Greetings Siblings in Christ,
As always, I hope and pray that this note finds you safe and well.
As we enter into the third week of Advent, not only are we only a little over a week from celebrating Christmas, we have witnessed the symbolism of the light of God continues to grow while the amount of daylight grows shorter. This Sunday, we celebrate the love that is of God. And this love isn’t just any love, it is the selfless love that is of God and is God. This is agape love.
And as we remember and celebrate the agape love that is God this week, and as we grow yet a week closer to Christmas, you may be asking yourself, “What type of Christmas can it be if we can’t be together? How can we celebrate and rejoice if we can’t be together in our church buildings singing together, the beautiful Christmas songs that we know so well? It’s just not Christmas without all the things we’re used to!” And I would agree. I miss the fellowship and am feeling quite bummed about the possibilities of no Christmas Eve worship services where we light each other’s candles from the flame of the Christ candle. Then I started to do some research for this thought of the week about the Advent candles.
Although there are a lot of resources to aid in putting together the liturgy for a worship service, and many other resources full of commentaries about the different special days during the liturgical year, with the exception of Gaudete Sunday, there is very little I could find about the other Sundays in Advent. What I did find caught me off guard at first. In the Companion to the Book of Common Worship it states, “As Advent draws nearer to Christmas, the congregation experiences the increasing brightness radiated by the wreath.
This is the significance of the wreath, and should not be lost by trying to give each candle some special meaning such as hope, joy, shepherds, angels.” (CBOCW p98-99) What?!?!? Not give special meaning to each candle? Then I read the next sentence and the world again made sense, “Let the focus be not on the proper meaning of the candles, but on the light generated by the candles.” (p 99) The candles are just candles. They mean nothing until flame is added. And the flame is what really supplies the light, and the light of the flame is what helps us to remind us about the hope, peace, joy, and love of God that brings light to dark times. Just as we may have focused on the candle instead of the flame as the true source of light, we too look to the traditions of Christmas and often forget the blessings that we have and the true light of not only this season but of every season, Jesus. Yes, Christmas traditions are important, and they help bring joy to our lives, but as we need to protect each other from the pandemic, and put off in-person celebrations and traditions, if we find ourselves depressed, angry or frustrated at doing so, we are forgetting the real reason for celebration, Jesus. Not only do we have alternatives for getting together that generations passed hadn’t even dreamed of, for example, telephone, FaceTime, Zoom, Facebook, email, and yes, even the good old United States Postal Service. Knowing and remembering this isn’t going to make the pain and frustration go away of not being together, but it will hopefully help to retrain our focus to where it should be, Jesus.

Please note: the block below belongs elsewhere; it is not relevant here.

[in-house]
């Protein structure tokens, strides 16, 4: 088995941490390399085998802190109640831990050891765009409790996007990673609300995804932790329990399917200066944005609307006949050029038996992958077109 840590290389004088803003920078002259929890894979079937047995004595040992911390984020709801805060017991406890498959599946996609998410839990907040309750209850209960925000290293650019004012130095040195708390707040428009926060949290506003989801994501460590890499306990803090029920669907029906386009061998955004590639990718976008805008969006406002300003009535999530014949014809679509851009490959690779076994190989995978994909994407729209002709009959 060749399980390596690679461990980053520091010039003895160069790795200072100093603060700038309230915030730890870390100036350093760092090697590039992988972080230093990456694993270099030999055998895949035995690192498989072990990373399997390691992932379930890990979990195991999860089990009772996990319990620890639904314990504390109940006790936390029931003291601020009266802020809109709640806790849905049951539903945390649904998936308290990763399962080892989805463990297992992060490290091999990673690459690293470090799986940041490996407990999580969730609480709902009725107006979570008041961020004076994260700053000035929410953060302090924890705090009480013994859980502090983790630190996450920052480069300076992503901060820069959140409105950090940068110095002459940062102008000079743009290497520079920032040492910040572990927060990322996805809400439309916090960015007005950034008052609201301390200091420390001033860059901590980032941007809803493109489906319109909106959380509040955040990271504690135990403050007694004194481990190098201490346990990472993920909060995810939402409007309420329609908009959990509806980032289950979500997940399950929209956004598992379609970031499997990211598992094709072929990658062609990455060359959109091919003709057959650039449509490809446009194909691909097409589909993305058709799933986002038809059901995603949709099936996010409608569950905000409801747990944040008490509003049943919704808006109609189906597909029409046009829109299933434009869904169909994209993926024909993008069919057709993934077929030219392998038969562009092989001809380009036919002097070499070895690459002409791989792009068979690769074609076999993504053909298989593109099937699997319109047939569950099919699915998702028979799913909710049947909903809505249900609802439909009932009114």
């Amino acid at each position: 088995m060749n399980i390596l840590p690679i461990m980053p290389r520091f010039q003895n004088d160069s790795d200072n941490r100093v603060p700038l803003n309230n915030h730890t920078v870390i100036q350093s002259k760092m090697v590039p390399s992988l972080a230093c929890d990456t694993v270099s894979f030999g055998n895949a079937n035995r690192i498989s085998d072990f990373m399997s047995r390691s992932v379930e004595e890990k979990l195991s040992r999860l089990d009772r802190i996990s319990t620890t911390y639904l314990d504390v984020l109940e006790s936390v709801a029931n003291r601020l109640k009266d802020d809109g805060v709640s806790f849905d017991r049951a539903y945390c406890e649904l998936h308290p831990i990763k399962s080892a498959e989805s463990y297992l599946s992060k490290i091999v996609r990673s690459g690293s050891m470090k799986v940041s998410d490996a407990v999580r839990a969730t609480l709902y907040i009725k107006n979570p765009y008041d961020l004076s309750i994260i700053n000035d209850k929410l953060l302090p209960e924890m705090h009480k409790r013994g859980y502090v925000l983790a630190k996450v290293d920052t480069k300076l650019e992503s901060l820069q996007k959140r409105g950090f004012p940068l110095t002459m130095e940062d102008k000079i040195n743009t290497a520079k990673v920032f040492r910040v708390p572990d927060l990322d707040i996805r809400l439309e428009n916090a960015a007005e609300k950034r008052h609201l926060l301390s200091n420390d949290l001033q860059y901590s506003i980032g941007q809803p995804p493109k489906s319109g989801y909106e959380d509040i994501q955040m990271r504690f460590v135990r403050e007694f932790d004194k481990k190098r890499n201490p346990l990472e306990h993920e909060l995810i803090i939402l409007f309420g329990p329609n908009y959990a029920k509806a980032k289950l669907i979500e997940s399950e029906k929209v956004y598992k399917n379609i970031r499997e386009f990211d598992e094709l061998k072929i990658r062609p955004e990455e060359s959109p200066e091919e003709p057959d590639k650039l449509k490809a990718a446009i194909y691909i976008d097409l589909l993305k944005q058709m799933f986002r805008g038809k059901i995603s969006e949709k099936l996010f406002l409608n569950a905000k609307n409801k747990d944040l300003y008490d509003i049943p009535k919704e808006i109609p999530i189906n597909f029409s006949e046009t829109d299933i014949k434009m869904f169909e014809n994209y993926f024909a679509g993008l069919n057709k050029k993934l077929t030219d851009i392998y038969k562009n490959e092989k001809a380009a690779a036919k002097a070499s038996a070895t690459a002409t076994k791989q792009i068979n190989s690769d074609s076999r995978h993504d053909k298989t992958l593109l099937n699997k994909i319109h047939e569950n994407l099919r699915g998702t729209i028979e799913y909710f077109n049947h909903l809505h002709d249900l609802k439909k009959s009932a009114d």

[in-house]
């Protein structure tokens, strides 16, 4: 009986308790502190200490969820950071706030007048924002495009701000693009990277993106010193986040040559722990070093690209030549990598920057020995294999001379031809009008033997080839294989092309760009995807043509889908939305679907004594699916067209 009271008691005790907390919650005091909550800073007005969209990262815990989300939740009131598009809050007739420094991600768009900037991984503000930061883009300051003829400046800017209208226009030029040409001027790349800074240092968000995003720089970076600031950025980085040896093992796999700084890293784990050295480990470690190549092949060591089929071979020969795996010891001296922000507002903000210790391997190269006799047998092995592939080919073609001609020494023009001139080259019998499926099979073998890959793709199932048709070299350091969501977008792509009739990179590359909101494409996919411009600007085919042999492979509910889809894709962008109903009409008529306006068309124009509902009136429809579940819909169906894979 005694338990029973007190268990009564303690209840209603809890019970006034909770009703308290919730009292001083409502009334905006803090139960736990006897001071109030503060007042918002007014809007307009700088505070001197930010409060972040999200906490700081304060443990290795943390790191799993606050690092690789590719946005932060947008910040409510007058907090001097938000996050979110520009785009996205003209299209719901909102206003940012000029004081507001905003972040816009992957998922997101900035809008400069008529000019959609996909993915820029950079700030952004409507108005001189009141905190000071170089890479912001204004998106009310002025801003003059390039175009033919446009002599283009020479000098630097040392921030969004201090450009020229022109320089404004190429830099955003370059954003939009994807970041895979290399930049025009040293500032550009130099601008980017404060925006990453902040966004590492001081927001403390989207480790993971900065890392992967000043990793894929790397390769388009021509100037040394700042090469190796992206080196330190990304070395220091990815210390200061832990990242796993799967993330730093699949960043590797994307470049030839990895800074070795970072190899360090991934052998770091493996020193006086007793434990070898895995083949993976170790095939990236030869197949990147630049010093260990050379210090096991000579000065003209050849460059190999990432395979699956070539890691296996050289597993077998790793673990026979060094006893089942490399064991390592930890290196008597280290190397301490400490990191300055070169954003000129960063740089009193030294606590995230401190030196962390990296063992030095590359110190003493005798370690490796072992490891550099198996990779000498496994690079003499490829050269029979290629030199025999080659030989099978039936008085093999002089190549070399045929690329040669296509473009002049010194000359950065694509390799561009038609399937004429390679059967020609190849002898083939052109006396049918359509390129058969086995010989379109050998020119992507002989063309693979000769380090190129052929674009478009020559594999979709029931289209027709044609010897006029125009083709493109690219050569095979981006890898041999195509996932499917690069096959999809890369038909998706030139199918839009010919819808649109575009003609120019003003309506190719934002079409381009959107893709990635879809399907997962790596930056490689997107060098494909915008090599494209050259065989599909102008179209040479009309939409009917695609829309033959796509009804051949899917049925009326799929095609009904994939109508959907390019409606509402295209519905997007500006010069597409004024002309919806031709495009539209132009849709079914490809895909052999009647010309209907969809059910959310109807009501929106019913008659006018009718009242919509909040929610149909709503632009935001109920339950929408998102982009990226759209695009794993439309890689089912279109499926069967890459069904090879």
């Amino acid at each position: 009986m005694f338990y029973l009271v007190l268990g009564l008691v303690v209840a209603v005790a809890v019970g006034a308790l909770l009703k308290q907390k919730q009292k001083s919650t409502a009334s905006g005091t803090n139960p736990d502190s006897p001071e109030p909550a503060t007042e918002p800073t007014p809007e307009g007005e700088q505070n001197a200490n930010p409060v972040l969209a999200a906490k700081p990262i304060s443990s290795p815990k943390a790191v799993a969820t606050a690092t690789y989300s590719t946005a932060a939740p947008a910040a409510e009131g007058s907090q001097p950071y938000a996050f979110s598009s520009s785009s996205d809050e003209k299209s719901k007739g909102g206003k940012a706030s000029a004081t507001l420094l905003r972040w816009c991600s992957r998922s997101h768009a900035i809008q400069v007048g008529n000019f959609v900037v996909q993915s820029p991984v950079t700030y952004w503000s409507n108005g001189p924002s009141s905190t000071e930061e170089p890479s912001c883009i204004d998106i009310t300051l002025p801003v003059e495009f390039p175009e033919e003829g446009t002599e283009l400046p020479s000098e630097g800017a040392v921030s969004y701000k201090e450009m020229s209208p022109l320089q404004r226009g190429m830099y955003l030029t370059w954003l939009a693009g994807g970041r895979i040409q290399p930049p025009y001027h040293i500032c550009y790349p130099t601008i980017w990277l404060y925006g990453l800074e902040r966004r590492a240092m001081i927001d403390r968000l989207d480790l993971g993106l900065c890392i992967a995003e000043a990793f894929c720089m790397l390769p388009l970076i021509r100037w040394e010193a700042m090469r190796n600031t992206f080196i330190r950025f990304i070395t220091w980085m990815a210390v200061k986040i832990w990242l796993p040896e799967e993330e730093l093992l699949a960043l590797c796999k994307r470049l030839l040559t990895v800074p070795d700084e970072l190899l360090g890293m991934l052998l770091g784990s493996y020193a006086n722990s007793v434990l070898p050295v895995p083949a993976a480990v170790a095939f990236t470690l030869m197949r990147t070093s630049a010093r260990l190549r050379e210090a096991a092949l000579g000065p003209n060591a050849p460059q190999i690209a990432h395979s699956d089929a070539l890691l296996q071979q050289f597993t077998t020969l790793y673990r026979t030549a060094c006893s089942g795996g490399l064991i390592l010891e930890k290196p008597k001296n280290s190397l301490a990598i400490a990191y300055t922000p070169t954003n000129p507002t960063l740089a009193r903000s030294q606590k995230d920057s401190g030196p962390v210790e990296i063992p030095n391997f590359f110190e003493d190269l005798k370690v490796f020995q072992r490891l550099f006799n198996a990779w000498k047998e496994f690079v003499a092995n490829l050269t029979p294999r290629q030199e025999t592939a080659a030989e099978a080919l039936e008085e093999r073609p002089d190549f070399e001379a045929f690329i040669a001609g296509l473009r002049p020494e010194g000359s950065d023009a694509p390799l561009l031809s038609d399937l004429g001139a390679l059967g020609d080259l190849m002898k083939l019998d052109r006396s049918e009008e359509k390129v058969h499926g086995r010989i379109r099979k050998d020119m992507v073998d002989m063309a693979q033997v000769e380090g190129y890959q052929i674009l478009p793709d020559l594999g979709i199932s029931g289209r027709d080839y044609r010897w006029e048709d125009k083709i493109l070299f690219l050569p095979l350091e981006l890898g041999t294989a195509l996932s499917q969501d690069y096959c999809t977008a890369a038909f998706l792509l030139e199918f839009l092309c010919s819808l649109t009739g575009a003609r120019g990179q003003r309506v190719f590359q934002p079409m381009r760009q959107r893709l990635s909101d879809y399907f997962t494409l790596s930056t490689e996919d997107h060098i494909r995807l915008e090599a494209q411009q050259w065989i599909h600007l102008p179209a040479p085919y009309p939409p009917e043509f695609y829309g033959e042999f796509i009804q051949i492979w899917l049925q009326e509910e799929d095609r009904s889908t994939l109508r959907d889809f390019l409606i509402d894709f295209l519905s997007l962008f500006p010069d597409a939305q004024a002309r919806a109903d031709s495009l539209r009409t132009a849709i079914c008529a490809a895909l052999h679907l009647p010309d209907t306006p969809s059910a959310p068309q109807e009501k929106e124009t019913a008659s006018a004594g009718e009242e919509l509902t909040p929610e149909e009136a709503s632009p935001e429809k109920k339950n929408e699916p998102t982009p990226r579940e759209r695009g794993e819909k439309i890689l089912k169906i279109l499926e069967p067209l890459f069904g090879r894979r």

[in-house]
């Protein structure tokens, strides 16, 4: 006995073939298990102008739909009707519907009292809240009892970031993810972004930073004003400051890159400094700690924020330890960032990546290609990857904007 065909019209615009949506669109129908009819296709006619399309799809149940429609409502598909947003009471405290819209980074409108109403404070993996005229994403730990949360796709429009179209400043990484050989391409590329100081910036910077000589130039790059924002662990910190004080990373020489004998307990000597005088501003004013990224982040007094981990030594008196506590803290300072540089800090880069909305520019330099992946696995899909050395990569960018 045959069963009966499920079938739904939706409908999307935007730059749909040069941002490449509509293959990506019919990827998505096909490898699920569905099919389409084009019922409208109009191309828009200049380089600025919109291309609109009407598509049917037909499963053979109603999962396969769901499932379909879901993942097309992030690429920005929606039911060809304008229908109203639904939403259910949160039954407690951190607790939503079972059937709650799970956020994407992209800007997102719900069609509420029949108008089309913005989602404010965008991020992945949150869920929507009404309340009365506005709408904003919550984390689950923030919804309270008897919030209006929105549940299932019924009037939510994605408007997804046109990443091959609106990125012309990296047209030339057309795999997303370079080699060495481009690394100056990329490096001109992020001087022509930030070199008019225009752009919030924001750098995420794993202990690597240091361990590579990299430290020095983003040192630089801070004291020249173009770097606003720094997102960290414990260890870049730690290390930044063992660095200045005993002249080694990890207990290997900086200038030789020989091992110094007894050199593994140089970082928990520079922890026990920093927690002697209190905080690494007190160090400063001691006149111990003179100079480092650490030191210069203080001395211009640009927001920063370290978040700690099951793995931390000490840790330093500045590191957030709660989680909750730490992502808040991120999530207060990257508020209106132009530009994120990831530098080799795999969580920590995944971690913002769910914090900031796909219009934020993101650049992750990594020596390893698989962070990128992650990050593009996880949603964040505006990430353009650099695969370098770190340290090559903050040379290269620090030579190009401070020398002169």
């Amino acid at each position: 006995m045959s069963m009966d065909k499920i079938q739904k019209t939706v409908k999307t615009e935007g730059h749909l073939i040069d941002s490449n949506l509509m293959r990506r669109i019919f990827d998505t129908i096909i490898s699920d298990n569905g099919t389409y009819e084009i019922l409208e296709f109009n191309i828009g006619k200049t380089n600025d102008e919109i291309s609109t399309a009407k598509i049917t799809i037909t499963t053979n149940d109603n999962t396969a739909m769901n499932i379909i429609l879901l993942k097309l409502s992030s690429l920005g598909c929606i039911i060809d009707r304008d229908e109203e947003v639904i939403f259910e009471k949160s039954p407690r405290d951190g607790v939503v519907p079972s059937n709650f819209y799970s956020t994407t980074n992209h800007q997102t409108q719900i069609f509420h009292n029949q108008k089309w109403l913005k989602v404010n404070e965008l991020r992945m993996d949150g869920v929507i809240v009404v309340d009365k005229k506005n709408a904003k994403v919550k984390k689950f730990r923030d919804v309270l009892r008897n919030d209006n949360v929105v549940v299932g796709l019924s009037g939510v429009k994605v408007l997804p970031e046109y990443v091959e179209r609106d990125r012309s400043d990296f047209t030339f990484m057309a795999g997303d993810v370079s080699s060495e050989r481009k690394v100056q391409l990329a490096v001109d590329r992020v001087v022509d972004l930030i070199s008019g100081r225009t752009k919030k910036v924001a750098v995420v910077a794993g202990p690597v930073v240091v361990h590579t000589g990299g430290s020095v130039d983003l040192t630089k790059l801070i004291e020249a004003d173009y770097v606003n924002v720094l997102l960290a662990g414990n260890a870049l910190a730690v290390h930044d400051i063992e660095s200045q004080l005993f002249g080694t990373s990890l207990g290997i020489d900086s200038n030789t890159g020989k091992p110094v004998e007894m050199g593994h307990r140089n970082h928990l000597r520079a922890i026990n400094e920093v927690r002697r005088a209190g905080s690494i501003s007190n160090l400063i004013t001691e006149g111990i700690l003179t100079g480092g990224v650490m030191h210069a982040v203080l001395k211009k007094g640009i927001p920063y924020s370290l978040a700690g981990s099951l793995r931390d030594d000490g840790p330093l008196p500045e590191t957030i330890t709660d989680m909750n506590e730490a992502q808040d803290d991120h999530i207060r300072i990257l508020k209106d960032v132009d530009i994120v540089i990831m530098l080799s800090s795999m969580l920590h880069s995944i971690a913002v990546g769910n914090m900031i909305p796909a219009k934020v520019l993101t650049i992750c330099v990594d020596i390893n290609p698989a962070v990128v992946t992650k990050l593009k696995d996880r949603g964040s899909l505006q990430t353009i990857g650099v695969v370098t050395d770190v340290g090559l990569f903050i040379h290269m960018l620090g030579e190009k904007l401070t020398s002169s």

Focusing on Jesus this season, and all other seasons of our lives, will not make our problems go away; instead, it will help us to get through them with hope, peace, joy, and love. A hope, peace, joy, and love that is truly only available through a true relationship with the Holy Trinity. And look not to the festivities of years past for hope, peace, joy, and love, but rather to God and be patient. God will see us through these times if we allow God to lead. Just as the vaccine is on its way, Jesus is here now! We will be together again sooner than later, until then, and always, God will be and is with us.
As I’ve said before, we as a church family continue to seek God’s wisdom on how we can keep our sanity and maintain our connections with each other during these challenging times of Covid-19. Together, with God’s help, we will persevere. If you’d like a call from me, I may need a nudge. So please, in the kindest of ways, drop me a note and let me know. Please know that you each are always in my heart, thoughts, and prayers. Please know too that I thank God every day for each of you and for the God-given love and gifts that you bring to our church family and to God’s creation. The world is a better place because of each of you.
Be safe, love, and serve the Lord and always, give God thanks.
Blessings, hope, peace, and joy,